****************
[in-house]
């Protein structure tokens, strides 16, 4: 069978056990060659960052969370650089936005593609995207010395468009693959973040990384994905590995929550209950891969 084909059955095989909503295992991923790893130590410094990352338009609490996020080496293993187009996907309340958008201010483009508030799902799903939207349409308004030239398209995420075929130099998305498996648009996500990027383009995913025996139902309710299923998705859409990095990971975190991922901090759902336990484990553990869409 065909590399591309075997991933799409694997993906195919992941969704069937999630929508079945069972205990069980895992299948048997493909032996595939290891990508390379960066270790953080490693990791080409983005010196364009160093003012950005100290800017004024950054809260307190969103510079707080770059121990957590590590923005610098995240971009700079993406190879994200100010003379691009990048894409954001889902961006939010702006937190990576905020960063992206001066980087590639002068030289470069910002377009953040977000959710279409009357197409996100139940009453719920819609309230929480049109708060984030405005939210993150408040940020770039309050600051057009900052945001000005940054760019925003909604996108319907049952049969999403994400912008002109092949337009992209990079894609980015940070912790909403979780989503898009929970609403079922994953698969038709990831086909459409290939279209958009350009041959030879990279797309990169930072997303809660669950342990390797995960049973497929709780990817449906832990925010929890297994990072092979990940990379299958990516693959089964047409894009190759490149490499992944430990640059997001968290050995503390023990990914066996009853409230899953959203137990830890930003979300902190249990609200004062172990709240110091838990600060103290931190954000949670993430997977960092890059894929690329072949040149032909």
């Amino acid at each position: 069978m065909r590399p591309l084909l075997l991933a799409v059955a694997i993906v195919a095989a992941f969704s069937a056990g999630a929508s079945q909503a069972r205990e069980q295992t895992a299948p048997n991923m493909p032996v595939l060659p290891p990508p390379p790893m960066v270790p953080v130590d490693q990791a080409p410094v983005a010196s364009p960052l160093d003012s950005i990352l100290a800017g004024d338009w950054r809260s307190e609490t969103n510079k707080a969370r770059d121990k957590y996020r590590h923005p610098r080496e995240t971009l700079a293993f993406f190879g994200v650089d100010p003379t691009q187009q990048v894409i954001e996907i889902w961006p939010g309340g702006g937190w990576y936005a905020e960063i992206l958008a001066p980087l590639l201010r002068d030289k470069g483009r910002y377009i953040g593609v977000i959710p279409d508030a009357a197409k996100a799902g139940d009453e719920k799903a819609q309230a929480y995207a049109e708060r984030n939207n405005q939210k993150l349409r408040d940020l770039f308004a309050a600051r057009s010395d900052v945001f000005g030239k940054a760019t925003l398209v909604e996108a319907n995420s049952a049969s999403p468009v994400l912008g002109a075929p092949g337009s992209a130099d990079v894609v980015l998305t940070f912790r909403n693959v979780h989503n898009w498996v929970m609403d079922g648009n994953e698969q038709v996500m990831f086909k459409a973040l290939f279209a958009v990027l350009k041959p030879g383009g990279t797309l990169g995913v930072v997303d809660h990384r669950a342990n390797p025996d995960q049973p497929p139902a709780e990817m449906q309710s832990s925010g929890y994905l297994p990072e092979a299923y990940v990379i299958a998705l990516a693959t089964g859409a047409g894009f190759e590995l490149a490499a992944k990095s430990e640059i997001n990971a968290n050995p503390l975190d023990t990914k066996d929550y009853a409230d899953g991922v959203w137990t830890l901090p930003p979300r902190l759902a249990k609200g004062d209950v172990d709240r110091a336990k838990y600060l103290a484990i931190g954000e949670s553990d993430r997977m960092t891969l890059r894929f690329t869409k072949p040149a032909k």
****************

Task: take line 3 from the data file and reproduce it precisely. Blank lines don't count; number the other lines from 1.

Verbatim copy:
């Amino acid at each position: 069978m065909r590399p591309l084909l075997l991933a799409v059955a694997i993906v195919a095989a992941f969704s069937a056990g999630a929508s079945q909503a069972r205990e069980q295992t895992a299948p048997n991923m493909p032996v595939l060659p290891p990508p390379p790893m960066v270790p953080v130590d490693q990791a080409p410094v983005a010196s364009p960052l160093d003012s950005i990352l100290a800017g004024d338009w950054r809260s307190e609490t969103n510079k707080a969370r770059d121990k957590y996020r590590h923005p610098r080496e995240t971009l700079a293993f993406f190879g994200v650089d100010p003379t691009q187009q990048v894409i954001e996907i889902w961006p939010g309340g702006g937190w990576y936005a905020e960063i992206l958008a001066p980087l590639l201010r002068d030289k470069g483009r910002y377009i953040g593609v977000i959710p279409d508030a009357a197409k996100a799902g139940d009453e719920k799903a819609q309230a929480y995207a049109e708060r984030n939207n405005q939210k993150l349409r408040d940020l770039f308004a309050a600051r057009s010395d900052v945001f000005g030239k940054a760019t925003l398209v909604e996108a319907n995420s049952a049969s999403p468009v994400l912008g002109a075929p092949g337009s992209a130099d990079v894609v980015l998305t940070f912790r909403n693959v979780h989503n898009w498996v929970m609403d079922g648009n994953e698969q038709v996500m990831f086909k459409a973040l290939f279209a958009v990027l350009k041959p030879g383009g990279t797309l990169g995913v930072v997303d809660h990384r669950a342990n390797p025996d995960q049973p497929p139902a709780e990817m449906q309710s832990s925010g929890y994905l297994p990072e092979a299923y990940v990379i299958a998705l990516a693959t089964g859409a047409g894009f190759e590995l490149a490499a992944k990095s430990e640059i997001n990971a968290n050995p503390l975190d023990t990914k066996d929550y009853a409230d899953g991922v959203w137990t830890l901090p930003p979300r902190l759902a249990k609200g004062d209950v172990d709240r110091a336990k838990y600060l103290a484990i931190g954000e949670s553990d993430r997977m960092t891969l890059r894929f690329t869409k072949p040149a032909k």